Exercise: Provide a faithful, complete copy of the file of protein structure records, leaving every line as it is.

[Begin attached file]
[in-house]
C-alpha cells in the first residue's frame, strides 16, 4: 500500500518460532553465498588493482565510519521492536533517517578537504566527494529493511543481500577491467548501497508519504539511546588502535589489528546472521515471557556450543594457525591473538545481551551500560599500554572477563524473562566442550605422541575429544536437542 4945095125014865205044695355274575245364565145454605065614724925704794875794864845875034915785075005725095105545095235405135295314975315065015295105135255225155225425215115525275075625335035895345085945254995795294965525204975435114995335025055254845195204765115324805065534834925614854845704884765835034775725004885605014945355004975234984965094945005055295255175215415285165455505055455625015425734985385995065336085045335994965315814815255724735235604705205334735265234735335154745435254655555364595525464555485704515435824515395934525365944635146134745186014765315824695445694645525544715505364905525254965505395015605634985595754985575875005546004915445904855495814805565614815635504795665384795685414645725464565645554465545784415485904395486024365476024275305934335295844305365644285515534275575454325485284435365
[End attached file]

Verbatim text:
[in-house]
C-alpha cells in the first residue's frame, strides 16, 4: 500500500518460532553465498588493482565510519521492536533517517578537504566527494529493511543481500577491467548501497508519504539511546588502535589489528546472521515471557556450543594457525591473538545481551551500560599500554572477563524473562566442550605422541575429544536437542 4945095125014865205044695355274575245364565145454605065614724925704794875794864845875034915785075005725095105545095235405135295314975315065015295105135255225155225425215115525275075625335035895345085945254995795294965525204975435114995335025055254845195204765115324805065534834925614854845704884765835034775725004885605014945355004975234984965094945005055295255175215415285165455505055455625015425734985385995065336085045335994965315814815255724735235604705205334735265234735335154745435254655555364595525464555485704515435824515395934525365944635146134745186014765315824695445694645525544715505364905525254965505395015605634985595754985575875005546004915445904855495814805565614815635504795665384795685414645725464565645554465545784415485904395486024365476024275305934335295844305365644285515534275575454325485284435365